In response to Seattle's continued spate of gun violence, city lawmakers are proposing a litany of new gun control regulations to keep firearms out of the hands of criminals. Bruce Harrell, chair of the Seattle City Council's public safety committee, told reporters the day of the Cafe Racer shootings, "Now is not the time for grandstanding." There's only one problem: Without the green light from state legislators, all of Seattle's proposals may be illegal.

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"There's nothing the city could impose by rule or ordinance that could be more restrictive than state law," explains Bob Scales, a lawyer who works in the Seattle City Attorney's Office. Washington is one of 40 states that have passed gun preemption laws—meaning that state law prohibits cities, towns, and counties from adopting more conservative gun laws than the state's own. And those are pitifully weak: Washington State scored 15 out of 100 points on the 2011 safety scorecard from the Brady Campaign to Prevent Gun Violence (California scored the highest with 81 points). "Basically, we're stuck with whatever the state legislature decides," Scales says.

For example, Washington gun owners aren't required to report the theft of their firearms, and while background checks are mandatory when buying from licensed gun dealers, private sellers are exempt—an oversight known as the gun-show loophole.

"I can go to a gun show, pay cash, and walk out with an assault weapon with no background check," explains Daniel Byrne, board president of Washington CeaseFire, who says that about 40 percent of gun sales happen through these private transactions. "This is why we need to close the gun-show loophole."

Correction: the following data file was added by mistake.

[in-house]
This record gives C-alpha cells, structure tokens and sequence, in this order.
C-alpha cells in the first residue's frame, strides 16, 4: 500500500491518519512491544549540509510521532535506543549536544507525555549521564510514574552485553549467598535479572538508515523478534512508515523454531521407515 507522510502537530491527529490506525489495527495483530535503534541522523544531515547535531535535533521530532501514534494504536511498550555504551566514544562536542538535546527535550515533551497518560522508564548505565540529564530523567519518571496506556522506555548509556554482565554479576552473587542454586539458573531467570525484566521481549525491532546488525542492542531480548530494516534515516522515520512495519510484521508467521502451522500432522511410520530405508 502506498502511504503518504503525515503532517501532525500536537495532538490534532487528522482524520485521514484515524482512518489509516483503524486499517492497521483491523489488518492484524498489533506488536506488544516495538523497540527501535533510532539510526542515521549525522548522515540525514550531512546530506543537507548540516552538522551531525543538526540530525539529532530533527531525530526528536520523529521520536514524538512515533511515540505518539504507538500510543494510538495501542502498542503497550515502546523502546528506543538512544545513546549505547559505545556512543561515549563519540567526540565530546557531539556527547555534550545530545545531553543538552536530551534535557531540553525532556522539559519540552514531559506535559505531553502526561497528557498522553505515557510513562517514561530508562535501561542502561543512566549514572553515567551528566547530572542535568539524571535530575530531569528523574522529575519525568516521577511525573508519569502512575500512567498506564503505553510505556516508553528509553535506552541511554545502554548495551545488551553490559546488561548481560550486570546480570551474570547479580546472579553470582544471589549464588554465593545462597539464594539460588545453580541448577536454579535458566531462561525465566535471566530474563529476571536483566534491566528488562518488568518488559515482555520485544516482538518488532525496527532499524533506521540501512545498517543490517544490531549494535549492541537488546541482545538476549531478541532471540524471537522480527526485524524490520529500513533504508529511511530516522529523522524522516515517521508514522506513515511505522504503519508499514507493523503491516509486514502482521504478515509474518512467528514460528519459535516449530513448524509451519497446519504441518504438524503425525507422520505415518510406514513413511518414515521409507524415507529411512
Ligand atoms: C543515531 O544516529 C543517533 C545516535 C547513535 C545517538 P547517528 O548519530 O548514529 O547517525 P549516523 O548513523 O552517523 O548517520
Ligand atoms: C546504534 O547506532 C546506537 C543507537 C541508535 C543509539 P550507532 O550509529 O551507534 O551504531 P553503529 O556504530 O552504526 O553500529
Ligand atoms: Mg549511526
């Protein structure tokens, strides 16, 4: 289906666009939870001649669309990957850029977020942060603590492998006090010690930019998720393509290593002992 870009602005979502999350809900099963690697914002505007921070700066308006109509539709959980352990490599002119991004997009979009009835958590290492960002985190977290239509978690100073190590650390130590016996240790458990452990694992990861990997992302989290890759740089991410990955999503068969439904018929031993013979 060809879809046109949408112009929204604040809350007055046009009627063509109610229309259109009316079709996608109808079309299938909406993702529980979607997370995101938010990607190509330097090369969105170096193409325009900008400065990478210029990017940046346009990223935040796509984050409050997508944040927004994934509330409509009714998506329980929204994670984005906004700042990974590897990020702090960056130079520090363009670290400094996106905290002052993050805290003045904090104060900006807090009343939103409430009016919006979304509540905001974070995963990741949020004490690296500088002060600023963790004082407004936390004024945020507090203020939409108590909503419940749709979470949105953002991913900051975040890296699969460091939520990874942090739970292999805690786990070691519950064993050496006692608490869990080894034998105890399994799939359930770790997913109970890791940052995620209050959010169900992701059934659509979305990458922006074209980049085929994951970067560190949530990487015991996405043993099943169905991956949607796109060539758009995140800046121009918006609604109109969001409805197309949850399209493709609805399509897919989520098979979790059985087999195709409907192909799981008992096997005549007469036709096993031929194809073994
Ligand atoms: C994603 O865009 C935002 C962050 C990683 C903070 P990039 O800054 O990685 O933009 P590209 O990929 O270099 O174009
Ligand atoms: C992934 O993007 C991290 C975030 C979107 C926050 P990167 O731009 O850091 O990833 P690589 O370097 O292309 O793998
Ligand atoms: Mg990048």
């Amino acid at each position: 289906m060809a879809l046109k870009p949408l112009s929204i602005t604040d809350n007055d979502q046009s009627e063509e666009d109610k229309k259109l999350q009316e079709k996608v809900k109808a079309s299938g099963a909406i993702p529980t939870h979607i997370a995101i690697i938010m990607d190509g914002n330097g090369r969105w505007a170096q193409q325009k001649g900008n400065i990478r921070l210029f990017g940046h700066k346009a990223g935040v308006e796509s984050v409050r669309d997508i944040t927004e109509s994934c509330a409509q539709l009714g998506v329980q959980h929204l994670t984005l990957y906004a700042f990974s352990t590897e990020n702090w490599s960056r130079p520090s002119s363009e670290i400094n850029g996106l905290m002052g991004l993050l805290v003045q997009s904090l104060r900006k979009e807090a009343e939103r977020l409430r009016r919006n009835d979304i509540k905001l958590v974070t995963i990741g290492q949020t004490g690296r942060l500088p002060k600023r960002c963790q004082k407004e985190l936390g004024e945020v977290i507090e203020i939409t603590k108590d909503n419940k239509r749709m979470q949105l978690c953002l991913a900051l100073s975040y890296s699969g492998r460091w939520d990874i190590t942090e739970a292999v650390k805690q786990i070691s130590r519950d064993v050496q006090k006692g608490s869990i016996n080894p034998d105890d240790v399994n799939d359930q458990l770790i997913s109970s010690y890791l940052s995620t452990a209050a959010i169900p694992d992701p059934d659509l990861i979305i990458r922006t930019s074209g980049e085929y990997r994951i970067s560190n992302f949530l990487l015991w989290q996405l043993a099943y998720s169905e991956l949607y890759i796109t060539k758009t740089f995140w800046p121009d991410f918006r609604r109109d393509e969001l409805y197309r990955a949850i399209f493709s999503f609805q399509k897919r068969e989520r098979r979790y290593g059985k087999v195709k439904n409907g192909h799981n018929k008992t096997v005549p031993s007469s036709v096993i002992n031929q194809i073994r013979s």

Closing that loophole was one of the ideas that came up at a June 6 public safety meeting of city officials and Seattle police brass. They also discussed bills banning assault weapons and high-capacity magazines, requiring universal background checks, and imposing stricter penalties on minors found in possession of firearms.

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None of these proposals are new—and none have ever passed in Olympia.

"All of them have been tried at some point without any success," explains Scales. And if Seattle tries to push the envelope, state preemption law seems clear on what will happen: The city will lose. In 2009, Seattle mayor Greg Nickels banned guns from city parks, playgrounds, and community centers. Less than a year later, a King County Superior Court judge ruled that the ban was illegal and the state supreme court refused to hear an appeal. Council president Sally Clark says the city was "slapped back" in that case. And unless they can find allies for gun control in the legislature, the city will be stuck grandstanding. recommended